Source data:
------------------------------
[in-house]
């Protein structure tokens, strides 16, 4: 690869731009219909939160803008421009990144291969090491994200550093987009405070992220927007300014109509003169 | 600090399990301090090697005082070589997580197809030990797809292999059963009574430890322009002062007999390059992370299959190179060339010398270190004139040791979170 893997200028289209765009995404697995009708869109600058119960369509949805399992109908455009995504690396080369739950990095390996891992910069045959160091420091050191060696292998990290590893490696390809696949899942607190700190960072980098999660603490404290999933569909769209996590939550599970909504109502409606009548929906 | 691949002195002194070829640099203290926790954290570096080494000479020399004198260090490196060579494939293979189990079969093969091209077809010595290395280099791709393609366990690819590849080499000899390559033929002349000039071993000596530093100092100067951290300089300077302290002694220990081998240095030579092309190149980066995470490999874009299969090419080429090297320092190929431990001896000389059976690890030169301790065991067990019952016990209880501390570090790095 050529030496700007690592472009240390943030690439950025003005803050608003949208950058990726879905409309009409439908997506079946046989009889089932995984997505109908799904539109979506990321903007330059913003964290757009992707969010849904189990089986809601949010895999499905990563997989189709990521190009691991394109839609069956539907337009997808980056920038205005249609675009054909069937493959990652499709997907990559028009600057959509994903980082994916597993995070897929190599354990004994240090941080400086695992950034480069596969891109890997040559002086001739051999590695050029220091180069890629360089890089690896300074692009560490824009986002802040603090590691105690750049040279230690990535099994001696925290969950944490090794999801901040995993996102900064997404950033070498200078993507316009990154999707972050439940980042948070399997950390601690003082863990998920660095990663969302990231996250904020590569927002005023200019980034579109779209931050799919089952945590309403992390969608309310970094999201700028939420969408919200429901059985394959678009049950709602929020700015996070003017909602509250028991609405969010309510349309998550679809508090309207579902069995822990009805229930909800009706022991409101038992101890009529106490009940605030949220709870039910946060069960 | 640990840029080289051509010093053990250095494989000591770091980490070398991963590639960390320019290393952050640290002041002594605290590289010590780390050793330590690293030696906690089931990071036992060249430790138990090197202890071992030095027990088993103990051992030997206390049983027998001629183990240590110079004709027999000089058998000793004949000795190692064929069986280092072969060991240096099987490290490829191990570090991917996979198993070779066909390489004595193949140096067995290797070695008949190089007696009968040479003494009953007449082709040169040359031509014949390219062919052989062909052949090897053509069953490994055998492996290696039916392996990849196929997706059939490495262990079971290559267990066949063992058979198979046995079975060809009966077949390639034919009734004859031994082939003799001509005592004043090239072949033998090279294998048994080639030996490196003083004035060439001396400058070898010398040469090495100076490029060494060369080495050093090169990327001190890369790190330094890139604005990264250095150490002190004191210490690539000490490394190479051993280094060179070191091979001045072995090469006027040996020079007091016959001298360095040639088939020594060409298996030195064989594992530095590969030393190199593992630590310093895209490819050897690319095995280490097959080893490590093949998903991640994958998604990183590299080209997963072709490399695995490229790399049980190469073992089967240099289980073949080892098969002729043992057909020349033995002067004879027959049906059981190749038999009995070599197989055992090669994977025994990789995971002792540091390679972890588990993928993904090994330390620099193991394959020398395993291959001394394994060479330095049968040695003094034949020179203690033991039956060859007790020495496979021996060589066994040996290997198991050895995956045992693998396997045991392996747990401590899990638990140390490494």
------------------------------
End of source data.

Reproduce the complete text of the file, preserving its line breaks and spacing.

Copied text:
[in-house]
């Protein structure tokens, strides 16, 4: 690869731009219909939160803008421009990144291969090491994200550093987009405070992220927007300014109509003169 | 600090399990301090090697005082070589997580197809030990797809292999059963009574430890322009002062007999390059992370299959190179060339010398270190004139040791979170 893997200028289209765009995404697995009708869109600058119960369509949805399992109908455009995504690396080369739950990095390996891992910069045959160091420091050191060696292998990290590893490696390809696949899942607190700190960072980098999660603490404290999933569909769209996590939550599970909504109502409606009548929906 | 691949002195002194070829640099203290926790954290570096080494000479020399004198260090490196060579494939293979189990079969093969091209077809010595290395280099791709393609366990690819590849080499000899390559033929002349000039071993000596530093100092100067951290300089300077302290002694220990081998240095030579092309190149980066995470490999874009299969090419080429090297320092190929431990001896000389059976690890030169301790065991067990019952016990209880501390570090790095 050529030496700007690592472009240390943030690439950025003005803050608003949208950058990726879905409309009409439908997506079946046989009889089932995984997505109908799904539109979506990321903007330059913003964290757009992707969010849904189990089986809601949010895999499905990563997989189709990521190009691991394109839609069956539907337009997808980056920038205005249609675009054909069937493959990652499709997907990559028009600057959509994903980082994916597993995070897929190599354990004994240090941080400086695992950034480069596969891109890997040559002086001739051999590695050029220091180069890629360089890089690896300074692009560490824009986002802040603090590691105690750049040279230690990535099994001696925290969950944490090794999801901040995993996102900064997404950033070498200078993507316009990154999707972050439940980042948070399997950390601690003082863990998920660095990663969302990231996250904020590569927002005023200019980034579109779209931050799919089952945590309403992390969608309310970094999201700028939420969408919200429901059985394959678009049950709602929020700015996070003017909602509250028991609405969010309510349309998550679809508090309207579902069995822990009805229930909800009706022991409101038992101890009529106490009940605030949220709870039910946060069960 | 640990840029080289051509010093053990250095494989000591770091980490070398991963590639960390320019290393952050640290002041002594605290590289010590780390050793330590690293030696906690089931990071036992060249430790138990090197202890071992030095027990088993103990051992030997206390049983027998001629183990240590110079004709027999000089058998000793004949000795190692064929069986280092072969060991240096099987490290490829191990570090991917996979198993070779066909390489004595193949140096067995290797070695008949190089007696009968040479003494009953007449082709040169040359031509014949390219062919052989062909052949090897053509069953490994055998492996290696039916392996990849196929997706059939490495262990079971290559267990066949063992058979198979046995079975060809009966077949390639034919009734004859031994082939003799001509005592004043090239072949033998090279294998048994080639030996490196003083004035060439001396400058070898010398040469090495100076490029060494060369080495050093090169990327001190890369790190330094890139604005990264250095150490002190004191210490690539000490490394190479051993280094060179070191091979001045072995090469006027040996020079007091016959001298360095040639088939020594060409298996030195064989594992530095590969030393190199593992630590310093895209490819050897690319095995280490097959080893490590093949998903991640994958998604990183590299080209997963072709490399695995490229790399049980190469073992089967240099289980073949080892098969002729043992057909020349033995002067004879027959049906059981190749038999009995070599197989055992090669994977025994990789995971002792540091390679972890588990993928993904090994330390620099193991394959020398395993291959001394394994060479330095049968040695003094034949020179203690033991039956060859007790020495496979021996060589066994040996290997198991050895995956045992693998396997045991392996747990401590899990638990140390490494």